No added risk found in drug-coated stents

Thursday, January 24, 2008
By Joe Fahy, Pittsburgh Post-Gazette

Compared to bare-metal stents, drug-coated stents are not associated with increased risk of death or heart attack after one year in patients with complex heart problems, according to a new study led by University of Pittsburgh researchers.

The study also found that repeat procedures to restore blood flow were significantly less frequent in patients who received drug-coated stents.

The findings were published today in the New England Journal of Medicine.

Examples of complex conditions include blockages that occur at branching points of coronary arteries, exceptionally long blockages and blockages within grafts from coronary artery bypass surgery, said Dr. Oscar Marroquin, the study's lead author and director of the Center for Interventional Cardiology Research at the University of Pittsburgh Medical Center's Cardiovascular Institute.

"We feel our study supports the continued use of drug-coated stents for patients with these complex heart issues," Dr. Marroquin said.

Stents are mesh-metal tubes used to prop open blocked coronary arteries. They are implanted during cardiac catheterization procedures. But the arteries can later narrow again from scar tissue formed in response to the stent.

In 2003, the U.S. Food and Drug Administration approved drug-coated stents, also known as drug-eluting stents, which contain drugs to help prevent arteries from again becoming blocked. The approval was based on the results of clinical trials in selected patients. Because of the apparent positive effects, however, doctors extended use of drug-coated stents to patients with features beyond those of patients in the trials, a use considered "off-label."

Two years ago, some reports raised questions about the safety of drug-coated stents for off-label use, Dr. Marroquin said, and an FDA panel called for more study.

The reports had a chilling effect on sales in the worldwide stent industry, which fell from nearly $6 billion in 2006 to about $5 billion last year.

But other study findings presented last year also suggest that drug-coated stents do not pose increased risk, noted Dr. Tony Farah, medical director of the cardiac catheterization laboratory at Allegheny General Hospital.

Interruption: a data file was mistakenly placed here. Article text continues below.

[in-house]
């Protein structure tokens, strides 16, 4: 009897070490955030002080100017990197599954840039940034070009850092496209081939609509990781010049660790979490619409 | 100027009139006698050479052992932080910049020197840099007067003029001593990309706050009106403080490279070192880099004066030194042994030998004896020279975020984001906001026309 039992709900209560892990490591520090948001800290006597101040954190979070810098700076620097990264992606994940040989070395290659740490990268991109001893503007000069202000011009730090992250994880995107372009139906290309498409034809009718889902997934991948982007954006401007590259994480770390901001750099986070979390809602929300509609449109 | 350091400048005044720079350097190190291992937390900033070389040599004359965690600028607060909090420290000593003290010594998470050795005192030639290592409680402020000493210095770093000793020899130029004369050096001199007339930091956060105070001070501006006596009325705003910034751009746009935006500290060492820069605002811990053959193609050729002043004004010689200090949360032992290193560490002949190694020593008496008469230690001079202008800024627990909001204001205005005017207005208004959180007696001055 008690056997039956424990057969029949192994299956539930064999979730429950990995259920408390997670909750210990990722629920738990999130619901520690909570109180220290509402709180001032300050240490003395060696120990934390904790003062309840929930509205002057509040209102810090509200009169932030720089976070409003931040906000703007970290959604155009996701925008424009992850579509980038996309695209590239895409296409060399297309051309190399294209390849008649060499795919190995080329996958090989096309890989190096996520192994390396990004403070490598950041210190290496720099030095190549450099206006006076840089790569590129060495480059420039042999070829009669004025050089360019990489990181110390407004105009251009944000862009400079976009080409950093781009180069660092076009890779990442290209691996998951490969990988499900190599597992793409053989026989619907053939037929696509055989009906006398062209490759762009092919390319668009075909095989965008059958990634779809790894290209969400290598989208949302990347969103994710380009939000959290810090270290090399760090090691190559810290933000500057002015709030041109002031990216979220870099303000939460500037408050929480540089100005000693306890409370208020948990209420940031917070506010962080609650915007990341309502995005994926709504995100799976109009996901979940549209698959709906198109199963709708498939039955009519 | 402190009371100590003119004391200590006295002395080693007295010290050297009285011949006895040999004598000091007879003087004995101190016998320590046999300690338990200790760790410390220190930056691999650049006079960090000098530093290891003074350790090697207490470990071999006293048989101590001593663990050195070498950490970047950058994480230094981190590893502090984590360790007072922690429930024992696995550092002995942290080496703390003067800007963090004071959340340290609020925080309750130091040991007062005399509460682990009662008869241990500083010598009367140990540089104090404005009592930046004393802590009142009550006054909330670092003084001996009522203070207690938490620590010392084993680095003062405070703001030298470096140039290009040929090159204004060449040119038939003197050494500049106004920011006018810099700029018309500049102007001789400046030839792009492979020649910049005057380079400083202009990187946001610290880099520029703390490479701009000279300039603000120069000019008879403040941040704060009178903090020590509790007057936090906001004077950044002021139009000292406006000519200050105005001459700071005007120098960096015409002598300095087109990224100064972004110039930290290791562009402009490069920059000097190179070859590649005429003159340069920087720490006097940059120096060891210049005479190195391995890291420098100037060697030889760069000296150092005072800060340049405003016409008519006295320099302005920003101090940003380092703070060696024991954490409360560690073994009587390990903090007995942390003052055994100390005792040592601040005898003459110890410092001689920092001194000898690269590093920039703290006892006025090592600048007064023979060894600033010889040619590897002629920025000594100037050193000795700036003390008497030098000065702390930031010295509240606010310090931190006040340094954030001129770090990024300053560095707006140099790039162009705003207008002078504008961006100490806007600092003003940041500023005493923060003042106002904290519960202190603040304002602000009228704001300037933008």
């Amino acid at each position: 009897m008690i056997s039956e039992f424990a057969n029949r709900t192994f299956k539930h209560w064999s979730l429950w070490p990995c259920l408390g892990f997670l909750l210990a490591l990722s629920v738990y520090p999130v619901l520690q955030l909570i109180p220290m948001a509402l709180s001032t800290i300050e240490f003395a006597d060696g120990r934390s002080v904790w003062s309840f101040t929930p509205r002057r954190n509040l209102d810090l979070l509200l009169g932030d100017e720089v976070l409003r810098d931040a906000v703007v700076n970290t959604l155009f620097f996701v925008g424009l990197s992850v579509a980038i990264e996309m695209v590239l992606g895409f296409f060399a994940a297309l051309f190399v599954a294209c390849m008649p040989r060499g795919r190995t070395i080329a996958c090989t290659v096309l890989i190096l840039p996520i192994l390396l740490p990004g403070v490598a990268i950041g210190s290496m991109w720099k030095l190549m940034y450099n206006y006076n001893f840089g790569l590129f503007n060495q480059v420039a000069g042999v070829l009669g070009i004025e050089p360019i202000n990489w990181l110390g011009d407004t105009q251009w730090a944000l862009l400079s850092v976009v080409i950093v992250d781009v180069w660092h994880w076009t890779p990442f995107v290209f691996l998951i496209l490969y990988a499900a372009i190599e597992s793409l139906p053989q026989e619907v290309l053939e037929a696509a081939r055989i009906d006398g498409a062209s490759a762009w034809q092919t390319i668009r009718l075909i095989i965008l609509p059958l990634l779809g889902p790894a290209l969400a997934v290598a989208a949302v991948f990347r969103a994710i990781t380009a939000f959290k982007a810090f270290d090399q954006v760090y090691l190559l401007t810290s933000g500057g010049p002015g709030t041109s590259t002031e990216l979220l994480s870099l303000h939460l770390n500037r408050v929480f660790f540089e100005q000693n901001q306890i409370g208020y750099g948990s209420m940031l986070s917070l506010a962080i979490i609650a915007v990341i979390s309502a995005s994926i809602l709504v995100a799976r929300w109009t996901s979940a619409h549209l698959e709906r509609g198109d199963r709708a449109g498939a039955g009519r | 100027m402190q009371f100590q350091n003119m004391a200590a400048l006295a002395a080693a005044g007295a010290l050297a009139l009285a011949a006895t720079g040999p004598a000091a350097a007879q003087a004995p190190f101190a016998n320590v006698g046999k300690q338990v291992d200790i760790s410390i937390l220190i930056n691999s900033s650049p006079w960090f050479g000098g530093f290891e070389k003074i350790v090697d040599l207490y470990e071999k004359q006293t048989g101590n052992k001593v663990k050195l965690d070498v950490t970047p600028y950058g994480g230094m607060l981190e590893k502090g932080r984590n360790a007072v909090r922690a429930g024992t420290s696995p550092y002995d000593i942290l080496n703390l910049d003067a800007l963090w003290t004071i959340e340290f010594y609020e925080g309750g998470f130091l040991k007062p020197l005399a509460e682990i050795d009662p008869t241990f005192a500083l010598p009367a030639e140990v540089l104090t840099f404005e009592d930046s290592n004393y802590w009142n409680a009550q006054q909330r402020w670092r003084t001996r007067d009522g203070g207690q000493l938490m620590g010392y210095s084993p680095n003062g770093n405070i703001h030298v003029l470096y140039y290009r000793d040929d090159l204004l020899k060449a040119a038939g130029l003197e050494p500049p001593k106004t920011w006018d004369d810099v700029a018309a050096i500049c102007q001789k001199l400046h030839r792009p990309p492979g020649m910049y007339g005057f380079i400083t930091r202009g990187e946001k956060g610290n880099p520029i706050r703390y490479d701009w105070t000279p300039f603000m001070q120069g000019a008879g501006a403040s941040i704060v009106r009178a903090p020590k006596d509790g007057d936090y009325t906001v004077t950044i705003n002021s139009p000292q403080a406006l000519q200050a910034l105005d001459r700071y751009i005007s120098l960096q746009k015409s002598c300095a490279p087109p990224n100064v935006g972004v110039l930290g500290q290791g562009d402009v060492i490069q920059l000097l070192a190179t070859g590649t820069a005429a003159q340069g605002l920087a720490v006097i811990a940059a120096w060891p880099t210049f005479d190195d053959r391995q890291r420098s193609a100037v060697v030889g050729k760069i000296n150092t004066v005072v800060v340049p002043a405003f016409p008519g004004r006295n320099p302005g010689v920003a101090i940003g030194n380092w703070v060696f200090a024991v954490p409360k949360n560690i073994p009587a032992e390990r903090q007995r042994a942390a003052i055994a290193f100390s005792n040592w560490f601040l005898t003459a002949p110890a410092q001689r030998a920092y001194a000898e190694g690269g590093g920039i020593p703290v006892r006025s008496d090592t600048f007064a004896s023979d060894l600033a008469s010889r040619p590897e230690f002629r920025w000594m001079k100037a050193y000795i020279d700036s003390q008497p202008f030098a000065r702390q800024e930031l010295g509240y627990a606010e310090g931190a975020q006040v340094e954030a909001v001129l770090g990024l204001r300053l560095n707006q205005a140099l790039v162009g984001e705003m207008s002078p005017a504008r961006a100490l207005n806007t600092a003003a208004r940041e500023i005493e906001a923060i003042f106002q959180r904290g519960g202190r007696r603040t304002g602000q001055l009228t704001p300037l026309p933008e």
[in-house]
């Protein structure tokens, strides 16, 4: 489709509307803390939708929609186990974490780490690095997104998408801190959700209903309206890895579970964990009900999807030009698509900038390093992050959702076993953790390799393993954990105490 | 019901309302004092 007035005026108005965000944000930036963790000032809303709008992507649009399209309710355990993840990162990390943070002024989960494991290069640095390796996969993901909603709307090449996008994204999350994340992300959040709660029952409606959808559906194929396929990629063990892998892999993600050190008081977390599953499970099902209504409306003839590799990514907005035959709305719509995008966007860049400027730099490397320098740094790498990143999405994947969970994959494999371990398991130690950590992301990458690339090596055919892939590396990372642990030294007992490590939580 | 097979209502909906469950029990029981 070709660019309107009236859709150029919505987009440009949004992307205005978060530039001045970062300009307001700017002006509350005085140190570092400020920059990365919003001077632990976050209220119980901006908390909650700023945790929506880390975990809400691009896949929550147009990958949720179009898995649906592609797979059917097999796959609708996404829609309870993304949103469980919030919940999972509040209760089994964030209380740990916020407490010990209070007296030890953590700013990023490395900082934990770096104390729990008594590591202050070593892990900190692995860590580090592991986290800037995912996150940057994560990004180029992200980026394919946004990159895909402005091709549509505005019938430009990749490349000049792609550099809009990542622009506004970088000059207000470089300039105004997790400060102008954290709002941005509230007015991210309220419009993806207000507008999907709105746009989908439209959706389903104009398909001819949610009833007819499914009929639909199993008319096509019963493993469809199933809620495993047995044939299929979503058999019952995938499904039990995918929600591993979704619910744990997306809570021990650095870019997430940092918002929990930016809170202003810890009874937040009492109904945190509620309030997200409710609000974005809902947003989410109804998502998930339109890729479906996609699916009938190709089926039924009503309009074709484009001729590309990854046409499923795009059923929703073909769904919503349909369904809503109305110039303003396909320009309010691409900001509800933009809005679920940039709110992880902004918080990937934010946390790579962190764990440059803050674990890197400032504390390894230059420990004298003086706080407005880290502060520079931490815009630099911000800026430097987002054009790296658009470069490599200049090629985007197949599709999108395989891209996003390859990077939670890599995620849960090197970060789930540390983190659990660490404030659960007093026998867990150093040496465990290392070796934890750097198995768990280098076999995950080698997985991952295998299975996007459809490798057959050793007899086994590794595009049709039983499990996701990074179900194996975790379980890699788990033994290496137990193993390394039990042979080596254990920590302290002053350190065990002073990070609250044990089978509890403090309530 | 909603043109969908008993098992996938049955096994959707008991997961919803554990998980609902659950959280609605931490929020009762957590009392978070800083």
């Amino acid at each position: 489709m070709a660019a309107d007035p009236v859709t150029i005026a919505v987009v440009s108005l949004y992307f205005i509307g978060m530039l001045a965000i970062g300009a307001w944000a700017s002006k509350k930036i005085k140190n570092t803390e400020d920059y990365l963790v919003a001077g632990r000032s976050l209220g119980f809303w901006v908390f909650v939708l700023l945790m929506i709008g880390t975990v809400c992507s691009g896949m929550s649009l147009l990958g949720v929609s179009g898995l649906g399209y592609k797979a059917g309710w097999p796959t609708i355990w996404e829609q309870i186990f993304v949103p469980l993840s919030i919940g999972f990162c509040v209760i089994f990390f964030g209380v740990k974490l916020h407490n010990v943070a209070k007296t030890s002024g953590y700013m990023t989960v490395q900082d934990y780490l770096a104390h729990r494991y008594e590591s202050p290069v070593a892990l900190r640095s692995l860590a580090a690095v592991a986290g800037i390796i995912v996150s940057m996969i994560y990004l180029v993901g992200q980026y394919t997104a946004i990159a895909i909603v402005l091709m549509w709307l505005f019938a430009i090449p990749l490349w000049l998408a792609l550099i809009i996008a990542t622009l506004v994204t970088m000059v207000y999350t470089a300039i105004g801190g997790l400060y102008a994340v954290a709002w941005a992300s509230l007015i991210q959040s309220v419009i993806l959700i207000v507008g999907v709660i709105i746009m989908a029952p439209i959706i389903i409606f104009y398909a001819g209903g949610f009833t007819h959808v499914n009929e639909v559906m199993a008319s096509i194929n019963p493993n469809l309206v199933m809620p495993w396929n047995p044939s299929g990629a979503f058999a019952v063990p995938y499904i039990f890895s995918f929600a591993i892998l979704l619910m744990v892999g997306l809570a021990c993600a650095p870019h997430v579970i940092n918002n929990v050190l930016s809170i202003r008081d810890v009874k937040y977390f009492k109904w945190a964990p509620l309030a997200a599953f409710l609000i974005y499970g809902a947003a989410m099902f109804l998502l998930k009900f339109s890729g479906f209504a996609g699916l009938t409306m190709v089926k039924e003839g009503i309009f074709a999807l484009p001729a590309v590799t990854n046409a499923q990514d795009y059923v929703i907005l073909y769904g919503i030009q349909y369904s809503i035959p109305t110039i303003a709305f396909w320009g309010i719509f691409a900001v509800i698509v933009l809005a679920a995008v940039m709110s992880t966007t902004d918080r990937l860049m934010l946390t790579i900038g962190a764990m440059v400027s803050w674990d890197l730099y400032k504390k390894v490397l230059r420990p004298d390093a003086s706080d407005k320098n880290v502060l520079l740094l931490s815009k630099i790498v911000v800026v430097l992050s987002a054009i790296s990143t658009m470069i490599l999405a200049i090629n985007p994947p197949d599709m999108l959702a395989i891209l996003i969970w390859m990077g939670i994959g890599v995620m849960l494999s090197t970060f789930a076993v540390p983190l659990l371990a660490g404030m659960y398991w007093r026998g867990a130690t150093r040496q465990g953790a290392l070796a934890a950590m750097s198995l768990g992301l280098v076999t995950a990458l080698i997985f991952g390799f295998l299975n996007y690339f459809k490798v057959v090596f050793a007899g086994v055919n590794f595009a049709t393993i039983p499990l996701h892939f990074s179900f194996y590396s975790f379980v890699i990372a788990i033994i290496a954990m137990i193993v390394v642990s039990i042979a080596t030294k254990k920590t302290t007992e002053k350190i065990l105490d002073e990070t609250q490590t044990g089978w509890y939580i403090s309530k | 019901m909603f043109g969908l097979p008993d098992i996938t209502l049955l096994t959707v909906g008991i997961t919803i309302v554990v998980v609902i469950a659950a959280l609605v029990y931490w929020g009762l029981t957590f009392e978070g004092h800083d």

The latest study "adds to the comfort level," Dr. Farah said.

Recent positive findings about the stents could fuel a rebound in utilization, and some signs point in that direction, said Robert Faulkner, an analyst for Thomas Weisel Partners.

But a turnaround has yet to occur and will require rebuilding the confidence of physicians and patients, said Aaron Vaughn, a health care analyst for Edward Jones.

In the study published today, Dr. Marroquin and his colleagues analyzed data on 6,551 patients in the National Heart, Lung and Blood Institute Dynamic Registry, managed by the Epidemiology Data Center at the Pitt Graduate School of Public Health.

The study assessed whether patients received bare-metal or drug-coated stents and whether their use was standard or off-label.

Researchers found that after one year, there were no significant differences in the adjusted risk of death or heart attack in patients with drug-coated stents compared to those with bare-metal stents.

Off-label use of the drug-eluting stents also resulted in an estimated 36 percent risk reduction in the need for repeat procedures compared to bare-metal stents.

Another study also published today in the New England Journal found that in patients with multi-vessel coronary artery disea


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